Newest ALS Gene Impairs Axon Growth
A newly discovered ALS gene points to defects in axon growth as one cause of the disease. Mutations in the gene, called profilin 1 (PFN1), are responsible for 1% to 2% of familial ALS, according to the new study.
PFN1 helps link individual actin proteins to form actin filaments. Actin is an important structural protein within motor neurons. Actin filaments are fibers that provide structure within axons, the long outgrowths of motor neurons. Growth of actin filaments is necessary for growth of the axons themselves.
An international research team, led by John Landers, Ph.D., of the University of Massachusetts Medical School, performed whole-exome sequencing on DNA samples from two large families with dominantly inherited ALS. Other ALS genes had been ruled out in these families. They found two different mutations in the PFN1 gene, located on chromosome 17. Sequencing of PFN1 in 272 additional familial ALS patients with no known genetic cause revealed five more cases.
“This discovery provides us with another important clue that growth of axons is impaired in ALS,” said ALS Association Chief Scientist Lucie Bruijn, Ph.D. “This is especially significant because it may provide us with a tool to study failure of axonal growth in ALS and to determine if drugs targeted to this process may be beneficial for patients with the disease.”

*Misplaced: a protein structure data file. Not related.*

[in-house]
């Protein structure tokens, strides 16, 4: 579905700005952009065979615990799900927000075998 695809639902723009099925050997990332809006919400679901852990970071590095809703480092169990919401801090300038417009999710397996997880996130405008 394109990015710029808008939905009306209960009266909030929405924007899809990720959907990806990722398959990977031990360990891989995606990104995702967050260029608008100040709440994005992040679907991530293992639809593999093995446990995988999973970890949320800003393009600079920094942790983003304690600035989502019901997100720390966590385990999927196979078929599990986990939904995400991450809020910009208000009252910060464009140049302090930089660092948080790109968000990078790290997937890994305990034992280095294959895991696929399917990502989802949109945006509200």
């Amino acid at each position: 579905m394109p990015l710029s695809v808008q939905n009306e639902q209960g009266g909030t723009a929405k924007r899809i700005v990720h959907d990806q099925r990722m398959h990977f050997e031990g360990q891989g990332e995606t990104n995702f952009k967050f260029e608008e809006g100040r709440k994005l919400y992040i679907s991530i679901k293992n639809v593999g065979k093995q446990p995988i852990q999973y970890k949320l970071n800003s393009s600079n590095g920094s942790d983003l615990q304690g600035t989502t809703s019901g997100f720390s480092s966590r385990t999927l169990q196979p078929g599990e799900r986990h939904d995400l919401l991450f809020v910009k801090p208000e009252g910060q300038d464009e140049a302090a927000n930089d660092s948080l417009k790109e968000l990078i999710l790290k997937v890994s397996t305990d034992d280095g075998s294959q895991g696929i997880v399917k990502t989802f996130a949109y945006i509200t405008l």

In cell culture, non-mutant PFN1 was diffused throughout the cytoplasm, while mutant PFN1 was localized in aggregates that also contained TDP-43, another ALS-linked protein. PFN1 was not found in aggregates from patients with sporadic ALS, likely ruling out its involvement in that form of the disease.
The PFN1 mutations identified were all close to the actin-binding site on the protein, and four of the five mutations discovered impaired the protein’s ability to bind actin. Three of those led to decreased growth of axons.
PFN1 also interacts with the ALS gene VCP, as well as the genes responsible for two other neurodegenerative diseases, Huntington’s disease and spinal muscular atrophy.
"We are tremendously excited because these studies inform us about a new mechanism for the cause of ALS,” said Robert Brown, M.D., Ph.D. “Importantly, this molecular pathway, which involves disturbances of nerve growth and repair, provides fresh ideas about how to treat this terrible disease. It is also gratifying to finally know what has triggered ALS in a set of large families that we have studied for many years; Dr. John Landers’ efforts in this project were pivotal. We are also extremely grateful for The ALS Association’s support over the years for genetic studies similar to these and look forward to working in partnership with The ALS Association, P2ALS and Therapy Alliance to make a significant commitment to advancing therapies for ALS and in particular gene silencing approaches for ALS.”
For more information about this research, visit http://www.ncbi.nlm.nih.gov/pubmed/22801503.
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